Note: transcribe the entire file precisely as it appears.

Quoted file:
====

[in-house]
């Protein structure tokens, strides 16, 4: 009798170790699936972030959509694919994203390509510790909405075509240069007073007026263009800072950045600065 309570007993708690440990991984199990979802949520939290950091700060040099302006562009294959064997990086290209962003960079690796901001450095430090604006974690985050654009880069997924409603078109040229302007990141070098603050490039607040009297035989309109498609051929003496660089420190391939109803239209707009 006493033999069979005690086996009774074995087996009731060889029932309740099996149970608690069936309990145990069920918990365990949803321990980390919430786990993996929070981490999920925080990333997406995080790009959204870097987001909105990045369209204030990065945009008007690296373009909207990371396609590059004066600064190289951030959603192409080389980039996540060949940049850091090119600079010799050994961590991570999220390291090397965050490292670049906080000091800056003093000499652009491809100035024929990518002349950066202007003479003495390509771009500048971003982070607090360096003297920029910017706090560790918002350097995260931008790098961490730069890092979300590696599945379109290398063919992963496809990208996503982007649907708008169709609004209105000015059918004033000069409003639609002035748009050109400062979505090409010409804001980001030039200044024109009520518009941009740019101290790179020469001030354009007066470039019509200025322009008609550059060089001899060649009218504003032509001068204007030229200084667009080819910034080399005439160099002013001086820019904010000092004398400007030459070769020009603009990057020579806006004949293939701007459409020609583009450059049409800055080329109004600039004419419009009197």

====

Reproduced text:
[in-house]
């Protein structure tokens, strides 16, 4: 009798170790699936972030959509694919994203390509510790909405075509240069007073007026263009800072950045600065 309570007993708690440990991984199990979802949520939290950091700060040099302006562009294959064997990086290209962003960079690796901001450095430090604006974690985050654009880069997924409603078109040229302007990141070098603050490039607040009297035989309109498609051929003496660089420190391939109803239209707009 006493033999069979005690086996009774074995087996009731060889029932309740099996149970608690069936309990145990069920918990365990949803321990980390919430786990993996929070981490999920925080990333997406995080790009959204870097987001909105990045369209204030990065945009008007690296373009909207990371396609590059004066600064190289951030959603192409080389980039996540060949940049850091090119600079010799050994961590991570999220390291090397965050490292670049906080000091800056003093000499652009491809100035024929990518002349950066202007003479003495390509771009500048971003982070607090360096003297920029910017706090560790918002350097995260931008790098961490730069890092979300590696599945379109290398063919992963496809990208996503982007649907708008169709609004209105000015059918004033000069409003639609002035748009050109400062979505090409010409804001980001030039200044024109009520518009941009740019101290790179020469001030354009007066470039019509200025322009008609550059060089001899060649009218504003032509001068204007030229200084667009080819910034080399005439160099002013001086820019904010000092004398400007030459070769020009603009990057020579806006004949293939701007459409020609583009450059049409800055080329109004600039004419419009009197």